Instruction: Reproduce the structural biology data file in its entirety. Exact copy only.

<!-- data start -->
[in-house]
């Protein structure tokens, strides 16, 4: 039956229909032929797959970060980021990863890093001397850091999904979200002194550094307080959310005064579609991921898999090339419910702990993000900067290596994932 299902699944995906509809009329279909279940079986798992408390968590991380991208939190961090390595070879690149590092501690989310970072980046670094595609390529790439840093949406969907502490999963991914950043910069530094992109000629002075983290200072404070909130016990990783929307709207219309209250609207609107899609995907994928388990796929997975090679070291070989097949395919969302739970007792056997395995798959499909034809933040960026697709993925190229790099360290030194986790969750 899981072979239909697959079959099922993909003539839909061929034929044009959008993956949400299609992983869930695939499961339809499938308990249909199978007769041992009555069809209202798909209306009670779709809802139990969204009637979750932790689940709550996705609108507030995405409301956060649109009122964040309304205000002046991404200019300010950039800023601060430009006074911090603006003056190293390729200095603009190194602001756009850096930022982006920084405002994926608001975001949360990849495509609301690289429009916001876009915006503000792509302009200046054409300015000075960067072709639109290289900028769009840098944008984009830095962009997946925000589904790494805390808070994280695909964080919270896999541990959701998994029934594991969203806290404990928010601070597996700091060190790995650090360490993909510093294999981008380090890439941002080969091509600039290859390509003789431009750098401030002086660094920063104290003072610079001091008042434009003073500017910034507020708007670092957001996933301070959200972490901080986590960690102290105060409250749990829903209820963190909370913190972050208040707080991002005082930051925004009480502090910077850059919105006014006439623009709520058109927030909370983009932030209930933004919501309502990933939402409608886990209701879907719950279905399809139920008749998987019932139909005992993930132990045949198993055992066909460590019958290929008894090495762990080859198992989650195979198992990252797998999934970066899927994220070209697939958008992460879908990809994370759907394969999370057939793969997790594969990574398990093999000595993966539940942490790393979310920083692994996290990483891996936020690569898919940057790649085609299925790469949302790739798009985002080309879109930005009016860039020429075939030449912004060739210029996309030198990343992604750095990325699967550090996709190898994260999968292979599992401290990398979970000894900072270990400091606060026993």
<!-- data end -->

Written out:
[in-house]
């Protein structure tokens, strides 16, 4: 039956229909032929797959970060980021990863890093001397850091999904979200002194550094307080959310005064579609991921898999090339419910702990993000900067290596994932 299902699944995906509809009329279909279940079986798992408390968590991380991208939190961090390595070879690149590092501690989310970072980046670094595609390529790439840093949406969907502490999963991914950043910069530094992109000629002075983290200072404070909130016990990783929307709207219309209250609207609107899609995907994928388990796929997975090679070291070989097949395919969302739970007792056997395995798959499909034809933040960026697709993925190229790099360290030194986790969750 899981072979239909697959079959099922993909003539839909061929034929044009959008993956949400299609992983869930695939499961339809499938308990249909199978007769041992009555069809209202798909209306009670779709809802139990969204009637979750932790689940709550996705609108507030995405409301956060649109009122964040309304205000002046991404200019300010950039800023601060430009006074911090603006003056190293390729200095603009190194602001756009850096930022982006920084405002994926608001975001949360990849495509609301690289429009916001876009915006503000792509302009200046054409300015000075960067072709639109290289900028769009840098944008984009830095962009997946925000589904790494805390808070994280695909964080919270896999541990959701998994029934594991969203806290404990928010601070597996700091060190790995650090360490993909510093294999981008380090890439941002080969091509600039290859390509003789431009750098401030002086660094920063104290003072610079001091008042434009003073500017910034507020708007670092957001996933301070959200972490901080986590960690102290105060409250749990829903209820963190909370913190972050208040707080991002005082930051925004009480502090910077850059919105006014006439623009709520058109927030909370983009932030209930933004919501309502990933939402409608886990209701879907719950279905399809139920008749998987019932139909005992993930132990045949198993055992066909460590019958290929008894090495762990080859198992989650195979198992990252797998999934970066899927994220070209697939958008992460879908990809994370759907394969999370057939793969997790594969990574398990093999000595993966539940942490790393979310920083692994996290990483891996936020690569898919940057790649085609299925790469949302790739798009985002080309879109930005009016860039020429075939030449912004060739210029996309030198990343992604750095990325699967550090996709190898994260999968292979599992401290990398979970000894900072270990400091606060026993």